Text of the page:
What is success? Is it achieving your masters? A record profit for your business? Building a loyal client base? Opening a second practice?
Success, we all know, isn’t just about status or material wealth. Raising happy, well-adjusted kids, for example, is commonly quoted as one of life’s great success measures. But have you thought about what it is that is your own personal measure of success?
The legendary John “Coach” Wooden (1910-2010), the first man to be enshrined in the U.S. Basketball Hall of Fame as both a player and a coach, was a great thinker with a love of poetry, who was renowned for his succinct, simple words of motivation to his players. In a profession where you’re held to account by a scoreboard, Wooden coined his own definition of success… and it had nothing to do with winning games.
In his words: “You can lose when you outscore somebody in a game. You can win when you’re outscored”. For Wooden, it was all about the journey (the coaching), not the end (the game) because “sometimes when you get there it’s almost a let-down. It’s the getting there that’s the fun”.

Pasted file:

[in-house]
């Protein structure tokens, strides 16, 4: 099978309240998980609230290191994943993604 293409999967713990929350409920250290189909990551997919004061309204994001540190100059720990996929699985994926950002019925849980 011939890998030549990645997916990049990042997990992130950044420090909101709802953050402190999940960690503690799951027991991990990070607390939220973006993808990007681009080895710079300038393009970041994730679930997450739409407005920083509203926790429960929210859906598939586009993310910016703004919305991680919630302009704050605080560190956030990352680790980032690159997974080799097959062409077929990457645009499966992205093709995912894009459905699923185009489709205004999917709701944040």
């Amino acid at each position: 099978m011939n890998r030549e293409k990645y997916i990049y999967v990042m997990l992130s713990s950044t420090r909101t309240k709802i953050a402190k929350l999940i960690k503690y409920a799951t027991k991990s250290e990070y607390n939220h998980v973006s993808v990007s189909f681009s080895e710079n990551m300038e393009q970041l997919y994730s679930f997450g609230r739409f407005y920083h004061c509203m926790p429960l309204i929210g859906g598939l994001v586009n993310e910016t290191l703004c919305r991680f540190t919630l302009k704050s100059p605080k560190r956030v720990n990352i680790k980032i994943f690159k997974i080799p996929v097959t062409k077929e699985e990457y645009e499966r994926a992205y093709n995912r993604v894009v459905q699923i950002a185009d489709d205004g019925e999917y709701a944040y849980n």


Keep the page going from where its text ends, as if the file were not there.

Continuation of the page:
Success is the peace of mind attained only through self satisfaction in knowing you made the effort to do the best of which you’re capable…
“Success”, he said, “is the peace of mind attained only through self satisfaction in knowing you made the effort to do the best of which you’re capable.”
Wooden devised a pyramid to illustrate his definition of success. The cornerstones were “industriousness and enthusiasm, working hard, enjoying what you’re doing”; the apex being “faith and patience”.
“We must truly believe,” Wooden said, “that things will work out as they should, providing we do what we should.
“I think our tendency is to hope that things will turn out the way we want them to, but we don’t do the things that are necessary to make those things become a reality.”
He also had a series of “three” principles for life handed down to him from his father, which helped him both on and off the court. They included: “Never be late; not one word of profanity and never criticise a teammate (i.e. colleagues, workmates… people in general). Another was: “Don’t whine; don’t complain; don’t give excuses,” and: “Never try to be better than anyone else; always learn from others; never cease trying to be the best that you can be.”
Each of us, he said, should aspire to, “competitive greatness”. His definition of which gives pause for thought: “Perform at your best when your best is required. Your best is required each day.”
Each day! Now, there’s a thought.